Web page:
Let me mention two broad topics here. One is about the physical things that others will need to buy in order for them to decarbonise. They will need solar panels, windmills and electric vehicles (EVs); they will need to electrify everything that can be electrified, such as transportation, for which they will need EVs and batteries. We mapped out all those things and looked at ones that are relatively close to South Africa’s capabilities, starting

obviously with critical minerals, of which you have many. You also have the capacity to process those minerals, and you have had very interesting manufacturing capabilities that have now been hurt by the poor supply of electricity. Bushveld Energy is trying to build vanadium redox-flow batteries, which are going to be needed as grid-scale batteries for storage, for electricity systems.

There is going to be a huge global market in storage; maybe South Africa can get involved in that. HiPlat is developing technologies relevant for the membranes used in electrolysers and fuel cells, based on Platinum Group Metals (PGM) catalysts that South Africa produces. You have an internal combustion engine car industry; you could shift it towards EVs. That would be a strategic move.

A second topic is that a decarbonising world is not going to rely on oil. Oil was fantastic because it is so energy[1]dense and that makes it super cheap to transport. Because of this feature, oil made the world flat when it comes to energy, in the sense that if a barrel of oil costs $80 in Saudi Arabia, it will cost $82 in Japan. That meant that the local availability of energy was not a determinant of comparative advantage. You could have energy-intensive industries like steel located in countries that were poor in energy like Japan, South Korea or Germany – they just had to bring the energy in. But green energy is very costly to transport. The world of the future will no longer be energy-flat and will have to relocate energy-intensive activities close to green sources of energy.

We propose that South Africa develops its green energy potential, and beyond its obligations under your so[1]called nationally determined contributions that you have committed to at COP27. We suggest that you build green energy parks, where the energy is both renewable and competitive, and that you encourage energy-intensive companies that are currently supplying the world from other places with grey energy to supply from South Africa with green energy instead. That is going to accelerate global decarbonisation.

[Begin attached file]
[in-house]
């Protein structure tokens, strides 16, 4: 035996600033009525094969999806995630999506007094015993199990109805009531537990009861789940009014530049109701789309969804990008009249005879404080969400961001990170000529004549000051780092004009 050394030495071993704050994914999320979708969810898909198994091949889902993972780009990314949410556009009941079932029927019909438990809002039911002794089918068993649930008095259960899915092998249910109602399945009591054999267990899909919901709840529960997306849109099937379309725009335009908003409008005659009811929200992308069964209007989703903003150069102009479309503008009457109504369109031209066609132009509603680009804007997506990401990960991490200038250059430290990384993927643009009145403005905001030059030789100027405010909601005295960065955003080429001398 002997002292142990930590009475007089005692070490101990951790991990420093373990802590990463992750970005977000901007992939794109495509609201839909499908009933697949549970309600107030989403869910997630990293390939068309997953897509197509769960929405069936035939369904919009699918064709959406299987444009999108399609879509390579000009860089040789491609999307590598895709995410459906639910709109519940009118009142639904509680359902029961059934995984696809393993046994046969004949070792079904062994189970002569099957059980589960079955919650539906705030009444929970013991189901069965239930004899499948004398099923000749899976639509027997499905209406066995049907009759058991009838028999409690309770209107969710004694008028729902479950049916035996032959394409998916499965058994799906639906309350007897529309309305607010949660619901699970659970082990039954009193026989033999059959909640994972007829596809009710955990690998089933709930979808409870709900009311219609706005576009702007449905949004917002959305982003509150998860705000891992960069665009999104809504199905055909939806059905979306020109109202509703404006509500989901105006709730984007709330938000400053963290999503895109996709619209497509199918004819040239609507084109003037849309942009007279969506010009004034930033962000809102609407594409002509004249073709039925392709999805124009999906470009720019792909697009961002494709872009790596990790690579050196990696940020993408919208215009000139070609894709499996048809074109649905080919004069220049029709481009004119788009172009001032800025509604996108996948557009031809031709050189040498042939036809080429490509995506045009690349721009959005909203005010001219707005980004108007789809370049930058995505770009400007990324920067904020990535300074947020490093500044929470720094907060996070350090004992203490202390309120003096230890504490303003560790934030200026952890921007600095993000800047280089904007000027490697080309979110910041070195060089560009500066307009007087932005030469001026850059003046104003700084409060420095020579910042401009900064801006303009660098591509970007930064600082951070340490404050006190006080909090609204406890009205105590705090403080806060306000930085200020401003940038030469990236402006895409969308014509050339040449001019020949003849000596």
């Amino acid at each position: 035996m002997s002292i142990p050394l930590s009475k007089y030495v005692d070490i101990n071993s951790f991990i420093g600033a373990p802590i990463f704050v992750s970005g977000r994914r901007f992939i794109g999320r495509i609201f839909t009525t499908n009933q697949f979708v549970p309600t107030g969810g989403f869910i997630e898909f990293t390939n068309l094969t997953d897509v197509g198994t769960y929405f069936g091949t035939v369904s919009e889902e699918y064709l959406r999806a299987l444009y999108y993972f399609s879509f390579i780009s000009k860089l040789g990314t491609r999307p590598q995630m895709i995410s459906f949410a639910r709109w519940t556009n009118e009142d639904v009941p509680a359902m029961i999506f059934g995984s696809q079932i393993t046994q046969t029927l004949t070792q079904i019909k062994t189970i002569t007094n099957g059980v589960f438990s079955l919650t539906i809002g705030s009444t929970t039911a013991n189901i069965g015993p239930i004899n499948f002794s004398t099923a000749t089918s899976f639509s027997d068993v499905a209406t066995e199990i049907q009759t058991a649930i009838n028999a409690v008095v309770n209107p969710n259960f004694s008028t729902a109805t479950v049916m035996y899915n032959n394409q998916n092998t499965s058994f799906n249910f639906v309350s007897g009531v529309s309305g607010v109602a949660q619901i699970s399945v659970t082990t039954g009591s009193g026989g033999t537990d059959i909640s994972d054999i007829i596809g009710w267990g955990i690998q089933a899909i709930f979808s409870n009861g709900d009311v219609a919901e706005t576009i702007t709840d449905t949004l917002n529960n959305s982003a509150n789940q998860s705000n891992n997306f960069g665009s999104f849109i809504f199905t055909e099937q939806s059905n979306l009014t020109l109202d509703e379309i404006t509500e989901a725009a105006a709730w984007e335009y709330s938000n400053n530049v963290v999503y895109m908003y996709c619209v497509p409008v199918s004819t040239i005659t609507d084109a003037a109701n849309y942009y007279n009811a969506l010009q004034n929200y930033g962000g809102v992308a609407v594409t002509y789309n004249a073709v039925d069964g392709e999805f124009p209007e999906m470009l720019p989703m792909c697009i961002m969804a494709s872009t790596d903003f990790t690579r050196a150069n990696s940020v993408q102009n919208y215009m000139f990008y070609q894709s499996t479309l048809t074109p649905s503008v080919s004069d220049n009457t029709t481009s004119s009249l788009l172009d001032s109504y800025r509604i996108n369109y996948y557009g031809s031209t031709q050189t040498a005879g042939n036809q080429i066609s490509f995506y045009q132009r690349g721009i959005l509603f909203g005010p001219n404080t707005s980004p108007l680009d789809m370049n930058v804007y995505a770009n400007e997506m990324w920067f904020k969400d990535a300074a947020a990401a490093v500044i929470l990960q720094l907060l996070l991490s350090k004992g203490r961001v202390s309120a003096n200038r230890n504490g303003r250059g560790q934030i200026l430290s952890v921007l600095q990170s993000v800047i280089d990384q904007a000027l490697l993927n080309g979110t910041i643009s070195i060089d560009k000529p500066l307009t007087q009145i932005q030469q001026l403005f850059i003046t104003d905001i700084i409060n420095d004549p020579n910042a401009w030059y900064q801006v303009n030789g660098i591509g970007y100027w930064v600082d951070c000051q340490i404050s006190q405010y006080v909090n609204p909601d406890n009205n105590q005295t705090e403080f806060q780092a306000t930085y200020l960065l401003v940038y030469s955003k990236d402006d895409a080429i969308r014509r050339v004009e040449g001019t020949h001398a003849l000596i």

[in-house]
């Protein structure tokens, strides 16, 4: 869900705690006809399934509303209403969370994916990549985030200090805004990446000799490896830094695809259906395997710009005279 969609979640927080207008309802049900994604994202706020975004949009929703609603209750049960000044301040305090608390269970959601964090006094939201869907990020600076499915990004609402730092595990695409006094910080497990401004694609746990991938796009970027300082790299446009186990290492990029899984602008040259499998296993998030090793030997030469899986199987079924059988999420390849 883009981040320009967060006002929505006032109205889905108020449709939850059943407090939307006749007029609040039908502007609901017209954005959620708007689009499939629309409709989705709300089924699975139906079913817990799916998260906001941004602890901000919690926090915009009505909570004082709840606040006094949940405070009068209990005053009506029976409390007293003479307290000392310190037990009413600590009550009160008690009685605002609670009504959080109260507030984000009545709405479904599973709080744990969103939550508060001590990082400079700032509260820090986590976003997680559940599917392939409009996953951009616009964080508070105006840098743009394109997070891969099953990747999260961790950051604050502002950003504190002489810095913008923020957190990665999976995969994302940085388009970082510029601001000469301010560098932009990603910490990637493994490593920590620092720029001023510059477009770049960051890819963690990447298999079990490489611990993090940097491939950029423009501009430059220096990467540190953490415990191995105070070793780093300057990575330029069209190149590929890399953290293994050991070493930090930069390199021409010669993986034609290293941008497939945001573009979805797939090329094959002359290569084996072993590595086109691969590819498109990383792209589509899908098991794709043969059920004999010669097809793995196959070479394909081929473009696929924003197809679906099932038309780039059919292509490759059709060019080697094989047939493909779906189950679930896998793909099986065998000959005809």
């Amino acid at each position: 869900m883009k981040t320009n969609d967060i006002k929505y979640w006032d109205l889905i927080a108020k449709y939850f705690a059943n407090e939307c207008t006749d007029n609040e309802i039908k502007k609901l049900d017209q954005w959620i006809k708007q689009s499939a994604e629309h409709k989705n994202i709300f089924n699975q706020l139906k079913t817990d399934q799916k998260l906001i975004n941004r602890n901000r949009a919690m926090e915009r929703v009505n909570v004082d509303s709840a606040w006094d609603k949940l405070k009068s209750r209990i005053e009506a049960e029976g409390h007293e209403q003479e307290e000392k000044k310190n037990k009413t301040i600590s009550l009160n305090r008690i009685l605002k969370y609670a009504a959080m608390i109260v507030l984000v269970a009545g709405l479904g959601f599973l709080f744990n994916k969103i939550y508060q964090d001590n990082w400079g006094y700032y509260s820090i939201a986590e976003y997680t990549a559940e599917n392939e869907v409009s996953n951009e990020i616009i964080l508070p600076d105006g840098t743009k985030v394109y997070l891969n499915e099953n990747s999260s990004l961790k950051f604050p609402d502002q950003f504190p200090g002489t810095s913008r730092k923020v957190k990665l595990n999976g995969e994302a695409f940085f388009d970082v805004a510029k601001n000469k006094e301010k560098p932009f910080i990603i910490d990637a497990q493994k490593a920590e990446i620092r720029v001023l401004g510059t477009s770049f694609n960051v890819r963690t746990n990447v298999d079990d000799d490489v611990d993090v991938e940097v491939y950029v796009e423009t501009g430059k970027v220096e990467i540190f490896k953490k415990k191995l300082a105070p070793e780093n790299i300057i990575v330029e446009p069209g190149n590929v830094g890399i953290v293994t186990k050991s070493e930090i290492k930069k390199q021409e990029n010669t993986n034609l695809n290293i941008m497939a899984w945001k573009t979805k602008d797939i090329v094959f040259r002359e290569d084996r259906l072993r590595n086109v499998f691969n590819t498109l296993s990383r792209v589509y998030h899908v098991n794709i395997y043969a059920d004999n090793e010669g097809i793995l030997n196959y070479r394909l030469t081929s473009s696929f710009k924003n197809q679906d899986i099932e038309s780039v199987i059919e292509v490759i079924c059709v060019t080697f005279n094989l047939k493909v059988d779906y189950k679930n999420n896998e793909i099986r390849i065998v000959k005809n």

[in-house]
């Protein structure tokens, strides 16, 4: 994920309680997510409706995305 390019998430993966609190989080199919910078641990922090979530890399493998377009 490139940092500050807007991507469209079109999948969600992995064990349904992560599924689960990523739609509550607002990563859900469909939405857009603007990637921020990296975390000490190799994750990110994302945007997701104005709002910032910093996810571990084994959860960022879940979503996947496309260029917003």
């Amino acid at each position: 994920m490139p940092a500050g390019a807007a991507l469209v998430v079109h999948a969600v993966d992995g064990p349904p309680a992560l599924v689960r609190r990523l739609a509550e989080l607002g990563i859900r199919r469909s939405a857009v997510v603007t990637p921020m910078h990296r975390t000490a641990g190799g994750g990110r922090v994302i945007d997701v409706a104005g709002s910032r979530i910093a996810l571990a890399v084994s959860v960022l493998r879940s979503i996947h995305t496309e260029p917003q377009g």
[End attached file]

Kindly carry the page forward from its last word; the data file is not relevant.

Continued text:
There are very interesting possibilities – ArcelorMittal is thinking of producing green steel in South Africa; Sasol is the global master in Fischer-Tropsch technology, which was used to transform coal into liquids, but it can be used to transform CO2 into hydrocarbons or other green stuff. South Africa’s old comparative advantage was based on cheap, coal-fired electricity. It would be great if it could save a lot of that comparative advantage by developing green sources of energy that will leverage all that society already has. We are optimistic and excited about these possibilities.

Ann Bernstein: You’ve said a few times that getting skilled immigrants into a developing country is like finding a $100 bill on the sidewalk. What do you mean? Give us one or two examples that might illustrate this for our audience.

Ricardo Hausmann: A society does what it knows how to do. If it wants to do things that it has not done yet, it faces a chicken-and-egg problem. The way the world solves that problem is by bringing in people who know how to do it, who learned it somewhere else. You can’t make watches without watchmakers and it’s impossible to become a watchmaker in a place that doesn’t make watches. It’s very important for these processes of development that you have access to outside knowledge, especially to knowledge that you don’t have.

We have, in many studies, mapped the importance of migration flows, the importance of connections to the diaspora, and the importance of foreign direct investment (FDI) flows in generating the economic transformation that a country needs. If what you care about is knowledge, and foreign companies know how to do things you do not, you can get access to that knowledge if they come or if you acquire them. In one case, money comes in, in the other money goes out. But in both cases knowledge can move in.

Knowledge diffuses when people move, and there is a big global competition for talent. 54 percent of the STEM (science, technology, engineering and mathematics) workers in Silicon Valley are foreigners, and even though California is a state of 40 million people, only 18 percent are Californians. If you want to have a Silicon Valley, you can’t do it by growing local talent, you have to attract talent, and that talent attraction is going to generate many opportunities for many local people, including the ability to become watchmakers in a place that was not making watches before.

One thing the British government did recently is to tell people that if they come from one of the top 100 universities in the world, they can get a work visa in Britain even if they don’t have a job lined up. They don’t fear that these people are going to be unemployed. They are sure that they’re going to find jobs, and that those jobs are going to generate a multiplier effect on the rest of the economy.

At the moment, South Africa cannot prevent its talented people from leaving, but it is preventing talented people from the rest of the world from getting in, and it does so at an enormous cost. We raised this issue back in 2004 during the time of ASGISA, but it has been impossible to change. I think South Africa will do itself a world of good if it sends a signal that it wants to incorporate the world’s talent into the possibilities of the country; that it is a cool place to live and has cool restaurants, it has fantastic wine, fantastic weather, and fantastic people; and that it is the place where you want to build your future. That’s a message that South Africans should feel proud to tell the world.

Ann Bernstein: That is a great, positive note on which to end. Thank you for sharing your knowledge, enthusiasm and optimism about South Africa, when so many of us are feeling very gloomy.